“We are pleased to have completed the acquisition of Intland. Codebeamer is quickly becoming the new standard in safety-critical and regulated industries as products are increasingly differentiated by software. The addition of Codebeamer to our ALM suite will strengthen both ALM and PLM growth potential by significantly increasing the strength of our products and market momentum.”
– Jim Heppelmann, President and CEO
This press release contains statements about future events and expectations, including the closing of the acquisition, the impact of the acquisition on our future growth and customer base, the expected value of the acquired technology to our business, and the integration of and expectations for the companies’ product offerings.
These statements are “forward-looking statements” that involve risks and uncertainties that could cause actual results to differ materially from those projected, including that closing conditions may not be satisfied or waived when or in the manner anticipated;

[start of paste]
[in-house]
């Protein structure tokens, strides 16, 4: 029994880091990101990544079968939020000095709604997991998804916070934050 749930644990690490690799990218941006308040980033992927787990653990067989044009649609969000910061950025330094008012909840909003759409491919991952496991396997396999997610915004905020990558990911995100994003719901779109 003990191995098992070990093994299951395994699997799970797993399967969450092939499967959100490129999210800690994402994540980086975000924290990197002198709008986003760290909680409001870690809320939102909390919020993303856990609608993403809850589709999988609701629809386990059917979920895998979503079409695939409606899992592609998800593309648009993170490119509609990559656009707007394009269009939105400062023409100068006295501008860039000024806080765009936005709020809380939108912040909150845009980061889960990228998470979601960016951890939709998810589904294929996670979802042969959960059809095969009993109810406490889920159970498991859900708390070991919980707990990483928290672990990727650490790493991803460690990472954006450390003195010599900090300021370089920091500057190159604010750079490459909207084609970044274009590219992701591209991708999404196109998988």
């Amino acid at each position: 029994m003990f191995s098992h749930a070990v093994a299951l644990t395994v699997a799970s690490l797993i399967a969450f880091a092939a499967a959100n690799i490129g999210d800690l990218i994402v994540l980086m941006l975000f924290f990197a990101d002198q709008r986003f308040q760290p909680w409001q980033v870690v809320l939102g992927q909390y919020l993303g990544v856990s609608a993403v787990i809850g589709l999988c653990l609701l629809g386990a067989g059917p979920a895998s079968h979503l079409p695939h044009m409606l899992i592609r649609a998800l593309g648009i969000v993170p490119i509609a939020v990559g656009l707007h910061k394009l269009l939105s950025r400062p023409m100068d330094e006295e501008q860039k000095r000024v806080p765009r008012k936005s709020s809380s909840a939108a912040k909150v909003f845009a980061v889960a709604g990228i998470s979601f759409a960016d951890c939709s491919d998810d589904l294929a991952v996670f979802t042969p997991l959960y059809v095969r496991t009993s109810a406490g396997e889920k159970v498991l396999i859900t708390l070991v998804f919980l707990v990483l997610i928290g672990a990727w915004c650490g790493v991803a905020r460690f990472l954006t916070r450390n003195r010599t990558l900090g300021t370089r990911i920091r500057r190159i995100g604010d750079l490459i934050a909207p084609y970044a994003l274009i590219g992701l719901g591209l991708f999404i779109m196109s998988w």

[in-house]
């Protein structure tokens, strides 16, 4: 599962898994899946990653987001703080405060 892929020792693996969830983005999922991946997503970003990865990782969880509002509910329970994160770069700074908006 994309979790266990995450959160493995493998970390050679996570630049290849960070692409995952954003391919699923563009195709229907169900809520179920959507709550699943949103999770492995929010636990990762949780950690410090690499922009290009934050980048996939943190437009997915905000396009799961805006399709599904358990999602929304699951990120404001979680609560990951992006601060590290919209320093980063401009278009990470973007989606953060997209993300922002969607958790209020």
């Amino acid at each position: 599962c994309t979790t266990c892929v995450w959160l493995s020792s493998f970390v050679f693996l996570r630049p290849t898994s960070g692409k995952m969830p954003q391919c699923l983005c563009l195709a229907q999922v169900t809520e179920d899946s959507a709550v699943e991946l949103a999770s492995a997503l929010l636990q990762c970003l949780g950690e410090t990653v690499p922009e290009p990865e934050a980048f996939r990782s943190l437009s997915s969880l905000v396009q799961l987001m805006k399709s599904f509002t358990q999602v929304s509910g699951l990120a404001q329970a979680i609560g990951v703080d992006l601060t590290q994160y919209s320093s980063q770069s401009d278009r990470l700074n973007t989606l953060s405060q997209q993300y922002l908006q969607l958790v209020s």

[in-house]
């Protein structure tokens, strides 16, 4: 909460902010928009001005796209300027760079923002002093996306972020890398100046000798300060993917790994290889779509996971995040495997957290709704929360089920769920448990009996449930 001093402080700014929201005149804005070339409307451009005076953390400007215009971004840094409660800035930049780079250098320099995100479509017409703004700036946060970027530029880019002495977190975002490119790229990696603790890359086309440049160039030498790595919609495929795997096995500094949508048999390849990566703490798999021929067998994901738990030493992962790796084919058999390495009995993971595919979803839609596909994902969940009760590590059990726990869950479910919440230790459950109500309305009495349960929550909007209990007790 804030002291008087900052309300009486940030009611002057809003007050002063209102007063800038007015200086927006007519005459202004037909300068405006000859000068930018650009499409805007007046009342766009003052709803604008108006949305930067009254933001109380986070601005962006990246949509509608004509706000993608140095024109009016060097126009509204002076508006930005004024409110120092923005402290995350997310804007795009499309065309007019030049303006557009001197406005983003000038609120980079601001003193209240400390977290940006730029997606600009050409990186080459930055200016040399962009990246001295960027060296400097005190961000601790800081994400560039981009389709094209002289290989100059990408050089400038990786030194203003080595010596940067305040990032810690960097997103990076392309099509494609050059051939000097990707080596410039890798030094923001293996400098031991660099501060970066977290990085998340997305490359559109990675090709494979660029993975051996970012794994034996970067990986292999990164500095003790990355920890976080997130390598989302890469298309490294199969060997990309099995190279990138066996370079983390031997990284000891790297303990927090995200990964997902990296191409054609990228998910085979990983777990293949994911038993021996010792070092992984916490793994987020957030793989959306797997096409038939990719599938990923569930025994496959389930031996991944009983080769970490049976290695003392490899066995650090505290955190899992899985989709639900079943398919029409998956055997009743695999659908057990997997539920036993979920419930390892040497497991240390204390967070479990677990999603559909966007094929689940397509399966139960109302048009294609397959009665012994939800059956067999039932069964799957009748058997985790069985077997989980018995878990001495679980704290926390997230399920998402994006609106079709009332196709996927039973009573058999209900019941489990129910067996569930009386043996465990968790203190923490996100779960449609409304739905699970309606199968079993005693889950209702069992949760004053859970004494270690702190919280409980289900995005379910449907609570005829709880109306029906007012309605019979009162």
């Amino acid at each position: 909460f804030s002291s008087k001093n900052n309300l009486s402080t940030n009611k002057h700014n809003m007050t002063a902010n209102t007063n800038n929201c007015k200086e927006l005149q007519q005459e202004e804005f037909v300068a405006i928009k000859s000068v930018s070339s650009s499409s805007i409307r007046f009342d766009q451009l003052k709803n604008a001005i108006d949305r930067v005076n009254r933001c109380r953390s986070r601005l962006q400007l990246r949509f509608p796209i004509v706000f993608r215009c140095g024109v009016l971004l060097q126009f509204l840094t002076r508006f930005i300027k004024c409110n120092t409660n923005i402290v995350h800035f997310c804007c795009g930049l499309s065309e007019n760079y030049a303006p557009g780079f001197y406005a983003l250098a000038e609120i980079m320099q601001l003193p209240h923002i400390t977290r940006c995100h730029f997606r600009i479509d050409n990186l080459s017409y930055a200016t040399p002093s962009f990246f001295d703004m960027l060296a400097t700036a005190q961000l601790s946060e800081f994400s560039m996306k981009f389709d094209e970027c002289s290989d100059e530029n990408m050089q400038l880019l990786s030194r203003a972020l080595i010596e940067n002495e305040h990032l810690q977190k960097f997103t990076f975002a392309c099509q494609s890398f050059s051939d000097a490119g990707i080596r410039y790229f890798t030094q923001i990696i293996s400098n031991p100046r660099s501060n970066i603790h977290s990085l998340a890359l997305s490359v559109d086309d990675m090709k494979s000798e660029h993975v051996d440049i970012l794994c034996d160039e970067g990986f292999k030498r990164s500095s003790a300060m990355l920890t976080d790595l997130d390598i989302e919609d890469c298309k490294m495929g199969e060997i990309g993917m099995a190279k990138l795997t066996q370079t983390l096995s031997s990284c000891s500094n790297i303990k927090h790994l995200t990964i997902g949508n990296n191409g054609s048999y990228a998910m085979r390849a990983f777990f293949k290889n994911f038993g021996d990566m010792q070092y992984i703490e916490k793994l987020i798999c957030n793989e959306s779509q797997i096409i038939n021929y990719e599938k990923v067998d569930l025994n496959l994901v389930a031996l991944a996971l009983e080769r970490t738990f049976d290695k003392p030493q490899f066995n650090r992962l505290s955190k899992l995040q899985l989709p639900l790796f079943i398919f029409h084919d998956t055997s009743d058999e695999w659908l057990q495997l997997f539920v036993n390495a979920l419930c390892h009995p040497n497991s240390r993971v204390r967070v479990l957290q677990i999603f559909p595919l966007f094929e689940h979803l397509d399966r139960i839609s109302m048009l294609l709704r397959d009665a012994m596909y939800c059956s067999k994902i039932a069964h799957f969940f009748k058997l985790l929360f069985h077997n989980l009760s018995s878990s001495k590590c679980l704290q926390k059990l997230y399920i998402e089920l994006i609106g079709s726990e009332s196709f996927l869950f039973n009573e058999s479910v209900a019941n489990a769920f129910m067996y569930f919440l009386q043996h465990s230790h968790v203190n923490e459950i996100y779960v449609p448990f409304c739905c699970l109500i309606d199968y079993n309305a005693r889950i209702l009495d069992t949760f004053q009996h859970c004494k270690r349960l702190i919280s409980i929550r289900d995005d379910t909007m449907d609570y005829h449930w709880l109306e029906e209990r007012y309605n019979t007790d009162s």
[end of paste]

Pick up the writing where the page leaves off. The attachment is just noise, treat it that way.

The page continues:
That the acquired technology may not provide the access to new customers and markets that we expect if those customers and markets are not receptive to the technology; existing customers may choose to replace their solutions with solutions from competitors; we may not be able to integrate the acquired technology when or as we expect, and plans and expectations regarding the companies’ products may change; key Intland employees may not remain with the company, which could disrupt the business and our ability to successfully integrate and operate it; and other risks and uncertainties described in filings with the U. S. Securities and Exchange Commission.